For residents of South Florida — where thousands of Venezuelans live — it may be hard to fully comprehend the impact of a crumbling societal infrastructure under Nicólas Maduro’s regime.
That country’s ongoing economic crisis has sparked a public-health emergency that has claimed the lives of countless Venezuelans and deprived others of treatment and care because of the needless lack of basic medical material, from gloves to antibiotics.
As usual, a personal story can better help tell the bigger story.
In a nutshell, a simple knee scab turned into a near-tragedy for 3-year-old Ashley Pacheco. It was a life-threatening situation that never should have been and highlights the pitiful state of Venezuela’s health system.
It all began when Ashley fell and skinned her knee while playing with her brother. Her parents thought it was a run-of-the-mill childhood injury. They cleaned the wound with alcohol, and life went on.
But a few days later, the wound was infected, and the little girl had to be taken to the hospital. To her parents’ horror, they were told that the hospital did not have the antibiotics to fight the infection that had attacked Ashley’s knee. To save their daughter’s life, the girl’s parents rushed from hospital to hospital in Caracas in search of the medicine — simple antibiotics that are so routinely available in our community.
Ashley’s condition worsened to the point that one of her lungs collapsed, invaded by the bacteria from the knee infection. Suddenly, she had problems breathing and was placed on a borrowed ventilator, but without antibiotics, her lungs were under attack. Finally, a good Samaritan, not a hospital, donated medicine that had gone unused after the death of her son.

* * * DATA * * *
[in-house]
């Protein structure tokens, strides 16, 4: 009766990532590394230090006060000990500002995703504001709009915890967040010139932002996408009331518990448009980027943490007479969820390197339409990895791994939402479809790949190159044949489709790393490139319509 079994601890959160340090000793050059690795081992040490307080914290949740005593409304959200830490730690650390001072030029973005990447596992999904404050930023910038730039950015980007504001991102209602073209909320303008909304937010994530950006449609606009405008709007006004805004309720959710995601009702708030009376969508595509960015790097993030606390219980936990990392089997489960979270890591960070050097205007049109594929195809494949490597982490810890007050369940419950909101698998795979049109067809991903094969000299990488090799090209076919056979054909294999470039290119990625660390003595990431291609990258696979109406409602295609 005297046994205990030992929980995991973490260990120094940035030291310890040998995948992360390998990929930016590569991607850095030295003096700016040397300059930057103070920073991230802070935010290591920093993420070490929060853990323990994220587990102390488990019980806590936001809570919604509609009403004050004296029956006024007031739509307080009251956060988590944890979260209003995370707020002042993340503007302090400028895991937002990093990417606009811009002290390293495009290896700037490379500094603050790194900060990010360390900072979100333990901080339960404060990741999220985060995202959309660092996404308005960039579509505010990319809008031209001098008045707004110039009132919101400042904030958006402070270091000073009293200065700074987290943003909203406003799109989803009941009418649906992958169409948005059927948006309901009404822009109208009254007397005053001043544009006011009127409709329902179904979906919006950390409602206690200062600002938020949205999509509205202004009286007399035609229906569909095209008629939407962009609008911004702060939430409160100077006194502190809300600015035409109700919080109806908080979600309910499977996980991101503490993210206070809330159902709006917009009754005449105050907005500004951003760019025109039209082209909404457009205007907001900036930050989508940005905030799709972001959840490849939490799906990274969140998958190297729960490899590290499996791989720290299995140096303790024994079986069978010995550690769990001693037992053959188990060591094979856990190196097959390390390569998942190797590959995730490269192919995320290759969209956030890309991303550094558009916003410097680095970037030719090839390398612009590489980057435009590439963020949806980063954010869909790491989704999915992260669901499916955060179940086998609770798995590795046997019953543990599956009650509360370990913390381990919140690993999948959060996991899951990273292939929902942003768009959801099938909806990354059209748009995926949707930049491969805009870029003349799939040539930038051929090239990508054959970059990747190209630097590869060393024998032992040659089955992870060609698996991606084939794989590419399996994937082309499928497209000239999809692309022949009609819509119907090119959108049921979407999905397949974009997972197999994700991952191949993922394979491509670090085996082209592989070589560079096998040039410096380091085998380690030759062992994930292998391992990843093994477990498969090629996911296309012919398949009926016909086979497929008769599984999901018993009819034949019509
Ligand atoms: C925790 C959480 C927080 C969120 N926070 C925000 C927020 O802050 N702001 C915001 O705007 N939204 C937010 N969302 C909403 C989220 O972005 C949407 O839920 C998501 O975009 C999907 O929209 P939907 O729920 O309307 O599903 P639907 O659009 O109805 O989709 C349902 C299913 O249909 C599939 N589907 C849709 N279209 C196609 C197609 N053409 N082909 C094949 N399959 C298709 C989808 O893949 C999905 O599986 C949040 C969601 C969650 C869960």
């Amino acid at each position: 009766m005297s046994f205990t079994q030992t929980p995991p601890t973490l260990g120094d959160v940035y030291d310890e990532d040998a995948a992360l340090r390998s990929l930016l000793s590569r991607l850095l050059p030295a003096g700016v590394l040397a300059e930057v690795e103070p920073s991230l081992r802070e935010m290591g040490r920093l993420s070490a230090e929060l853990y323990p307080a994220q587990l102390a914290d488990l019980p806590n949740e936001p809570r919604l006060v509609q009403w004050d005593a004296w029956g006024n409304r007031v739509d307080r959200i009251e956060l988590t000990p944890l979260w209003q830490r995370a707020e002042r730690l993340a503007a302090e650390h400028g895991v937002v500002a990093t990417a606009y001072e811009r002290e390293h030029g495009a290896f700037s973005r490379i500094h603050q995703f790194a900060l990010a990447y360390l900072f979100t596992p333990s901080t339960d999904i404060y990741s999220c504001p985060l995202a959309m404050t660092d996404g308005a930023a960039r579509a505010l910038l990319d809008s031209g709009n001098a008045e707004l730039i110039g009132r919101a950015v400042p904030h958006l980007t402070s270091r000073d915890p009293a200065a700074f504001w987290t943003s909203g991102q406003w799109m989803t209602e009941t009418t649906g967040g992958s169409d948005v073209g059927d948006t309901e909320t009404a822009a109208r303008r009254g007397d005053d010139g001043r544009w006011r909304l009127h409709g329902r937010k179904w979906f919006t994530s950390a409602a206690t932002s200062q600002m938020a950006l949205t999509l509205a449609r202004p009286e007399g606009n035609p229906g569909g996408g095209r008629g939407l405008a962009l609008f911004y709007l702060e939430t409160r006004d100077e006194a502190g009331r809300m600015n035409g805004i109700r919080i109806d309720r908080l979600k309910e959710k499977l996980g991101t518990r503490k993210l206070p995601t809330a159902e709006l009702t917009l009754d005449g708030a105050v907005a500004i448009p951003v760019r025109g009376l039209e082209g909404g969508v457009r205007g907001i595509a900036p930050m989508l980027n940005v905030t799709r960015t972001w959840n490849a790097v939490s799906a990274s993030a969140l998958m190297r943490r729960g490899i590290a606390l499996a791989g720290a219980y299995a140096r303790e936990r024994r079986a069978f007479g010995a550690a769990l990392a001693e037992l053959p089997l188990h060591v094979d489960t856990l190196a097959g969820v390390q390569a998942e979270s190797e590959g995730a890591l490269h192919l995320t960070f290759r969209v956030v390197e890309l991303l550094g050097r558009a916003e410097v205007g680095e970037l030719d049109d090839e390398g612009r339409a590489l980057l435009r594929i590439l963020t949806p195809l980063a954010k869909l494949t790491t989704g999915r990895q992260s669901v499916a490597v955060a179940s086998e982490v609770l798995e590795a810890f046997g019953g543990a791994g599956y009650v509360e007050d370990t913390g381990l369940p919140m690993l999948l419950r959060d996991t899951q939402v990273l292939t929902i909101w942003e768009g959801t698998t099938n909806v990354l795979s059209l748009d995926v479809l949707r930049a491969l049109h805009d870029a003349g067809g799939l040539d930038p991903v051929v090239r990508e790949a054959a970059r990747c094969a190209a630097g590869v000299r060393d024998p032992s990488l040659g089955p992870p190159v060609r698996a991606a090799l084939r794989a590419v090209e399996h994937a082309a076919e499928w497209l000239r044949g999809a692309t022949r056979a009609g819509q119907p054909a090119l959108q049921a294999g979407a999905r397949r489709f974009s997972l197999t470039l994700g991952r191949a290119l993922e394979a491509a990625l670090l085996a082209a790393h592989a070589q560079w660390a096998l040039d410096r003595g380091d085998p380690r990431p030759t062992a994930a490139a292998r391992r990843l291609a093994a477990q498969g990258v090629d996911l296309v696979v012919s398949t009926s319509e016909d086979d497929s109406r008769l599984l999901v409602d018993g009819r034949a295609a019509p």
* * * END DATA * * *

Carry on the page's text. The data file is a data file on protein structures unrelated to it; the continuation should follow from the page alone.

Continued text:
In the end, Ashley recovered, but now her parents fear that since she now appears to have a damaged heart valve, she might need surgery to repair it.
All of this because of a skinned knee.
Mr. Maduro’s government stubbornly insists that Venezuela’s health crisis is an insidious invention of the opposition. But the government itself has reported that one of every three people who last year entered a public hospital died. And Venezuela’s national association of pharmacies reports an astounding 85 percent shortage of medicines.
It’s all part of Venezuela’s crumbling economy. Oil prices, the main source of income for Venezuela, are falling, dealing a terrible blow to government finances, and like the lack of other basic needs such as food and electricity, blame for such hardship falls squarely at the feet of Mr. Maduro and the irresponsible leadership of his administration.
Indeed, in January, the country’s opposition threw a spotlight on what it called a humanitarian health crisis because of the shortages of medicine and medical equipment, in addition to deteriorating public hospitals.
Mr. Maduro’s response? Deny, deny, deny. The president rejected foreign assistance, calling it interference in the nation’s internal affairs. Well, as long as Mr. Maduro’s pride isn’t wounded. He’d have trouble finding treatment.
Venezuelans are dying from government negligence. The health crisis that Mr. Maduro will not acknowledge is putting Venezuelans’ lives in the crosshairs, lives like that of Ashley Pacheco. Her simple injury almost claimed her life because of the irresponsibility of a regime that won’t admit its approach is the wrong prescription for survival.